Although Intel Corp. is on track to ship low-power mobile versions of the code-named Broadwell microprocessors this September, the company plans to significantly postpone introduction of high-performance and desktop flavours of the new chips. Instead of releasing the first Broadwell-K processors for enthusiasts in late 2014, the chi giant now plans to launch them in mid-2015.
According to alleged Intel Broadwell launch schedule published by the Chinese version of the VR-Zone web-site, Intel will only release high-performance versions of its Core i 5000-sequence microprocessors between the 21st and the 26th week of 2015, which points to late-May – late-June timeframe, exactly a year from now. Previously it was believed that Intel would release the first desktop versions of Broadwell-K processors – the Core i7-5770K and the Core i5-5670K – in late Q4 2014.
The most powerful models of Intel Broadwell microprocessors for client PCs will feature up to four x86 cores with Hyper-Threading, Iris Pro graphics processors with up to 48 execution units, up to 8MB of L3 cache, up to 128MB of high-speed eDRAM off-die cache, dual-channel DDR3 memory controllers and so on. The chips are expected to be available in BGA and LGA1150 form-factors.
Exact configurations look as follows:
- BDW-H 4+3e BGA: four cores with or without HT, Iris Pro GT3e graphics core with 48 execution units and 128MB eDRAM, 6MB of 8MB L3.
- BDW-H 4+2 BGA: four cores with or without HT, Intel HD Graphics GT2 graphics core with 24 execution units, 6MB of 8MB L3.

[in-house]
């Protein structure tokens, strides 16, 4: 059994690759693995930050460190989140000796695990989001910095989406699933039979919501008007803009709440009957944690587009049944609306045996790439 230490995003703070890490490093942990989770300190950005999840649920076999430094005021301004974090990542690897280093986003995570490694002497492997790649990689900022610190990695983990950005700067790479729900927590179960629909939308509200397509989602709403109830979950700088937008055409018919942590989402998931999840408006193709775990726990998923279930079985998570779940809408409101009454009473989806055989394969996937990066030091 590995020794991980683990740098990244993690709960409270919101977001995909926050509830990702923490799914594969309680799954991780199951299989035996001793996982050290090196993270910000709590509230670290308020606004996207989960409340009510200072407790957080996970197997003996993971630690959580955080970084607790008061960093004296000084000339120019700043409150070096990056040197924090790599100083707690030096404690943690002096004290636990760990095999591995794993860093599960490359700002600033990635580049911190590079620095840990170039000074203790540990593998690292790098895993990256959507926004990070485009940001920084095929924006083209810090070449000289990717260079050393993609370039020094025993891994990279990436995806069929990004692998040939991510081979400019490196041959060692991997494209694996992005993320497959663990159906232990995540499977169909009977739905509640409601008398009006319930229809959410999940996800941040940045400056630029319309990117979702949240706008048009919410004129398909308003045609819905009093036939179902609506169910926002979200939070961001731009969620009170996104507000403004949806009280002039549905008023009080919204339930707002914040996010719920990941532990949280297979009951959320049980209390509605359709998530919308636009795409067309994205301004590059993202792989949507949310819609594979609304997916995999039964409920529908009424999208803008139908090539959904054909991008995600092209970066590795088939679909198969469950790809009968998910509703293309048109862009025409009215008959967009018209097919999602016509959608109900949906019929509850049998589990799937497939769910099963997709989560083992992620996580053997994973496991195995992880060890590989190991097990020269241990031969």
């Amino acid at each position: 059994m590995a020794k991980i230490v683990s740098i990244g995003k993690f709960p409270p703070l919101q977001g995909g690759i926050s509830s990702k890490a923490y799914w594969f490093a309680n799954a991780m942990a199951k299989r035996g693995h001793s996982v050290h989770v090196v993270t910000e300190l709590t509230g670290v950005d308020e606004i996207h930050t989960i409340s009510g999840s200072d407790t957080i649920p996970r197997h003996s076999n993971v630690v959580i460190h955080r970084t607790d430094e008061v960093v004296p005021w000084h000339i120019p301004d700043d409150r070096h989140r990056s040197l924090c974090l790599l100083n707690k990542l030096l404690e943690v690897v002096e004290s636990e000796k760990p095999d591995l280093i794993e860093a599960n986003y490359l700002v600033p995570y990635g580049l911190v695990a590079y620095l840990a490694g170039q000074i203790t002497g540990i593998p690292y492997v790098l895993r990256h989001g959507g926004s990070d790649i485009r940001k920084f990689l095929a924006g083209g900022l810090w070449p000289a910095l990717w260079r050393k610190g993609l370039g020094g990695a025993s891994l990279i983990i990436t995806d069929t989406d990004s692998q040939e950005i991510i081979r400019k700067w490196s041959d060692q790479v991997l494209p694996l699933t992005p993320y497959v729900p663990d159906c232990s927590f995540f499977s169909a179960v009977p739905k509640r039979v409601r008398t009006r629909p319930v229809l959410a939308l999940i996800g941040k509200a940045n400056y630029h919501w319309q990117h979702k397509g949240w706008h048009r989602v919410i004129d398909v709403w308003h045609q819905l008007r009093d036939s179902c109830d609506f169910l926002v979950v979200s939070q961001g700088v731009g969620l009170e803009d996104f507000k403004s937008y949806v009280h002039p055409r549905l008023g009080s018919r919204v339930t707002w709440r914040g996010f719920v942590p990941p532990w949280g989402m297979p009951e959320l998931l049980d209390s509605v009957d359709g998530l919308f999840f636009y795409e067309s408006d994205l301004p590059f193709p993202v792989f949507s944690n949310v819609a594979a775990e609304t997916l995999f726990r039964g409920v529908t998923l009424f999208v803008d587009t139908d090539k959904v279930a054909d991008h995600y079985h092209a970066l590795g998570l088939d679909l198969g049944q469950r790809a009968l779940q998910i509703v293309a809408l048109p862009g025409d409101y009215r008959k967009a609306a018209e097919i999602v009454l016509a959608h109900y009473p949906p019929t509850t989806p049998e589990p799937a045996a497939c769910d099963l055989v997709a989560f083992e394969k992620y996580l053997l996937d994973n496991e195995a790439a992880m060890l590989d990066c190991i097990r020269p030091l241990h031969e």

- BDW-H 2+3e BGA: two cores with or without HT, Iris Pro GT3e graphics core with 48 execution units and 128MB eDRAM, 4MB L3.
- BDW-H 4+3e LGA: four cores with or without HT, Iris Pro GT3e graphics core with 48 execution units and 128MB eDRAM, 6MB of 8MB L3.
Intel’s code-named Broadwell central processing units (CPUs) are the company’s first chips to be made using 14nm process technology with three-gate transistors. The new micro-architecture closely resembles the Haswell micro-architecture, but sports numerous refinements aimed at decreasing power consumption and increasing performance. Originally scheduled for mass production in Q4 2013 and general availability in mid-2014, the new chips were delayed by up to one year after Intel ran into yield problems with its 14nm fabrication process in 2013.
While Intel officially claims that all the issues with the 14nm process technology have been fixed and it is satisfied with the yields, it looks like the company decided to take a very cautious approach to the 14nm transition. It is evident from the launch schedule of the Broadwell family of products that the company will start the roll-out of the new chips from the basic (BDW-Y 2+2) versions of the CPUs with two cores and low-end graphics processor, which are easy to produce. Only about eight months after the first BDW-Y chip ships, the company intends to begin sales of the biggest and hardest to produce versions of the client Broadwell processors with four cores, advanced graphics and large caches.
Intel did not comment on the news-story.
Discuss on our Facebook page, HERE.
KitGuru Says: It is clear that this year Intel’s highest-performing non-extreme client processor will be the Core i7-4790K “Devil’s Canyon” with 4GHz default clock-rate. I wonder what will the Broadwell offer for the same market segment a year from now? 5GHz clock-rate to provide a solid 20 per cent performance improvement, perhaps?